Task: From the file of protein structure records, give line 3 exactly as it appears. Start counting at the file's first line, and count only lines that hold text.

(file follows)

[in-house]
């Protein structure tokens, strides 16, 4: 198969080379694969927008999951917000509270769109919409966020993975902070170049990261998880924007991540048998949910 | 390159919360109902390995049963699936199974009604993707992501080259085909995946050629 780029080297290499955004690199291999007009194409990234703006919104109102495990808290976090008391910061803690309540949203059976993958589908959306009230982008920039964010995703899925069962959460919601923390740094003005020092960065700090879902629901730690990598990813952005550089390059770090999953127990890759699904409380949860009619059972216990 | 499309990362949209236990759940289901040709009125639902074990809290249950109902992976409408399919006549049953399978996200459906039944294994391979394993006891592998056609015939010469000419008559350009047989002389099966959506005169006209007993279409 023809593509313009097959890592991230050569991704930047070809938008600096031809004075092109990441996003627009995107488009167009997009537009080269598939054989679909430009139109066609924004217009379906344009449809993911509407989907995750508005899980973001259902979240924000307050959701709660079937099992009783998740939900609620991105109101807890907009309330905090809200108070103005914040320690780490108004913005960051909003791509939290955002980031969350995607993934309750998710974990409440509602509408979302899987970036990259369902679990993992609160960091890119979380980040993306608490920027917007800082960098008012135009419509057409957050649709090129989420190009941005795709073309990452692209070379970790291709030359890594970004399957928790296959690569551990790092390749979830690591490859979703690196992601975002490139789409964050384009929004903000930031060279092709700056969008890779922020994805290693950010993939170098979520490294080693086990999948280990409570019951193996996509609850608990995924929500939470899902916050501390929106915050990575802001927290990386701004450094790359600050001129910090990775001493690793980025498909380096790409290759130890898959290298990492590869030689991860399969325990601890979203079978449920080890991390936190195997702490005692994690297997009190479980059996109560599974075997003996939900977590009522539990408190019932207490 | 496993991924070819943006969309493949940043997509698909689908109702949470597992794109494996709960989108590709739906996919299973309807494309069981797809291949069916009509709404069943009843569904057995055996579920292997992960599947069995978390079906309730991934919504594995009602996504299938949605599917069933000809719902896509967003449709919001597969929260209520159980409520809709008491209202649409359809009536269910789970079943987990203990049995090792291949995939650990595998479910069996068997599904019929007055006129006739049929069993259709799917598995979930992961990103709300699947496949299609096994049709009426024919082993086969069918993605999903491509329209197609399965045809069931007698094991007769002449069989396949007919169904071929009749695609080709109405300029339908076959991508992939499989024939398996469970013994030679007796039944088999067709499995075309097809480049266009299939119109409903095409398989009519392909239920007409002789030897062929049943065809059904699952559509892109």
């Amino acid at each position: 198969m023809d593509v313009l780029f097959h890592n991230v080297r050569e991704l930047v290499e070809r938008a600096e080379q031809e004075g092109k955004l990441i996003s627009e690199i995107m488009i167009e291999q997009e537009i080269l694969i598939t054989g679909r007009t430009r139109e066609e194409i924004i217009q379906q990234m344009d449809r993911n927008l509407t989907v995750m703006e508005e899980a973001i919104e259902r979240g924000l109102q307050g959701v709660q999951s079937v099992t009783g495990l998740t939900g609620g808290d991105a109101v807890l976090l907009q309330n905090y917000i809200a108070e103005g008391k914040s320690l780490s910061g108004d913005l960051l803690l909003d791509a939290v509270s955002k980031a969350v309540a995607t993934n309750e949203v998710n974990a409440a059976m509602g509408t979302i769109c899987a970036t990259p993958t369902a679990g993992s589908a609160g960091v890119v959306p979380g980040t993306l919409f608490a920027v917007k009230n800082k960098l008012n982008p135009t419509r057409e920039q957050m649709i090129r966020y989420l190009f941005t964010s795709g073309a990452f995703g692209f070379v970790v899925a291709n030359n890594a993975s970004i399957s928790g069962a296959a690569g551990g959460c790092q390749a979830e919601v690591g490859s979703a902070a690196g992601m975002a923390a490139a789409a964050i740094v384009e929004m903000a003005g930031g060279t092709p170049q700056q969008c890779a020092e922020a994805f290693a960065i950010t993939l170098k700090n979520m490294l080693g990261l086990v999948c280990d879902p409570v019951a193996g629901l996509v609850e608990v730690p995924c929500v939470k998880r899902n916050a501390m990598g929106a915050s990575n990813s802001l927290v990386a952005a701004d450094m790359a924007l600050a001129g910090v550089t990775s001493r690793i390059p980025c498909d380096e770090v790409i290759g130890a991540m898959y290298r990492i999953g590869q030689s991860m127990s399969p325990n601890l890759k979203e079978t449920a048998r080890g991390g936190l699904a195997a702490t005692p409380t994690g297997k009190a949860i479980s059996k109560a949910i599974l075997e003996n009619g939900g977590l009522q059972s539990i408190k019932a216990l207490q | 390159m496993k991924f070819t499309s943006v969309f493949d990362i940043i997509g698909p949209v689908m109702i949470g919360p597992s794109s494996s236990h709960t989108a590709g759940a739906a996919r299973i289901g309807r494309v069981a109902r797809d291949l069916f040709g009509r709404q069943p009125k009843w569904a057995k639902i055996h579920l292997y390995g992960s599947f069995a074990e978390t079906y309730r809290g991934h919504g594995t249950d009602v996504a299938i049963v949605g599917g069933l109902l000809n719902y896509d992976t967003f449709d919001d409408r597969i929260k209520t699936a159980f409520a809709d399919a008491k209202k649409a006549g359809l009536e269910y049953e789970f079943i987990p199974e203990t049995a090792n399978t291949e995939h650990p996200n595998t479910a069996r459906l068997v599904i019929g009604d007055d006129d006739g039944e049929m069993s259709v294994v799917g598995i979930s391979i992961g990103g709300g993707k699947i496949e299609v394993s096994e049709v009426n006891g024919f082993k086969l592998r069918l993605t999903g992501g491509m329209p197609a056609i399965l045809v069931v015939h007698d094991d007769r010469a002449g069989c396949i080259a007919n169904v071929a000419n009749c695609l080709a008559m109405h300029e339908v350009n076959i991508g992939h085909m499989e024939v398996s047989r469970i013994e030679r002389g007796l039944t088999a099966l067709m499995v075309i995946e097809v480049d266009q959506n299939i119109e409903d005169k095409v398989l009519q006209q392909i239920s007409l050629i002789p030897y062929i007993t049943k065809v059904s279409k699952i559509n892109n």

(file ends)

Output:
């Amino acid at each position: 198969m023809d593509v313009l780029f097959h890592n991230v080297r050569e991704l930047v290499e070809r938008a600096e080379q031809e004075g092109k955004l990441i996003s627009e690199i995107m488009i167009e291999q997009e537009i080269l694969i598939t054989g679909r007009t430009r139109e066609e194409i924004i217009q379906q990234m344009d449809r993911n927008l509407t989907v995750m703006e508005e899980a973001i919104e259902r979240g924000l109102q307050g959701v709660q999951s079937v099992t009783g495990l998740t939900g609620g808290d991105a109101v807890l976090l907009q309330n905090y917000i809200a108070e103005g008391k914040s320690l780490s910061g108004d913005l960051l803690l909003d791509a939290v509270s955002k980031a969350v309540a995607t993934n309750e949203v998710n974990a409440a059976m509602g509408t979302i769109c899987a970036t990259p993958t369902a679990g993992s589908a609160g960091v890119v959306p979380g980040t993306l919409f608490a920027v917007k009230n800082k960098l008012n982008p135009t419509r057409e920039q957050m649709i090129r966020y989420l190009f941005t964010s795709g073309a990452f995703g692209f070379v970790v899925a291709n030359n890594a993975s970004i399957s928790g069962a296959a690569g551990g959460c790092q390749a979830e919601v690591g490859s979703a902070a690196g992601m975002a923390a490139a789409a964050i740094v384009e929004m903000a003005g930031g060279t092709p170049q700056q969008c890779a020092e922020a994805f290693a960065i950010t993939l170098k700090n979520m490294l080693g990261l086990v999948c280990d879902p409570v019951a193996g629901l996509v609850e608990v730690p995924c929500v939470k998880r899902n916050a501390m990598g929106a915050s990575n990813s802001l927290v990386a952005a701004d450094m790359a924007l600050a001129g910090v550089t990775s001493r690793i390059p980025c498909d380096e770090v790409i290759g130890a991540m898959y290298r990492i999953g590869q030689s991860m127990s399969p325990n601890l890759k979203e079978t449920a048998r080890g991390g936190l699904a195997a702490t005692p409380t994690g297997k009190a949860i479980s059996k109560a949910i599974l075997e003996n009619g939900g977590l009522q059972s539990i408190k019932a216990l207490q | 390159m496993k991924f070819t499309s943006v969309f493949d990362i940043i997509g698909p949209v689908m109702i949470g919360p597992s794109s494996s236990h709960t989108a590709g759940a739906a996919r299973i289901g309807r494309v069981a109902r797809d291949l069916f040709g009509r709404q069943p009125k009843w569904a057995k639902i055996h579920l292997y390995g992960s599947f069995a074990e978390t079906y309730r809290g991934h919504g594995t249950d009602v996504a299938i049963v949605g599917g069933l109902l000809n719902y896509d992976t967003f449709d919001d409408r597969i929260k209520t699936a159980f409520a809709d399919a008491k209202k649409a006549g359809l009536e269910y049953e789970f079943i987990p199974e203990t049995a090792n399978t291949e995939h650990p996200n595998t479910a069996r459906l068997v599904i019929g009604d007055d006129d006739g039944e049929m069993s259709v294994v799917g598995i979930s391979i992961g990103g709300g993707k699947i496949e299609v394993s096994e049709v009426n006891g024919f082993k086969l592998r069918l993605t999903g992501g491509m329209p197609a056609i399965l045809v069931v015939h007698d094991d007769r010469a002449g069989c396949i080259a007919n169904v071929a000419n009749c695609l080709a008559m109405h300029e339908v350009n076959i991508g992939h085909m499989e024939v398996s047989r469970i013994e030679r002389g007796l039944t088999a099966l067709m499995v075309i995946e097809v480049d266009q959506n299939i119109e409903d005169k095409v398989l009519q006209q392909i239920s007409l050629i002789p030897y062929i007993t049943k065809v059904s279409k699952i559509n892109n």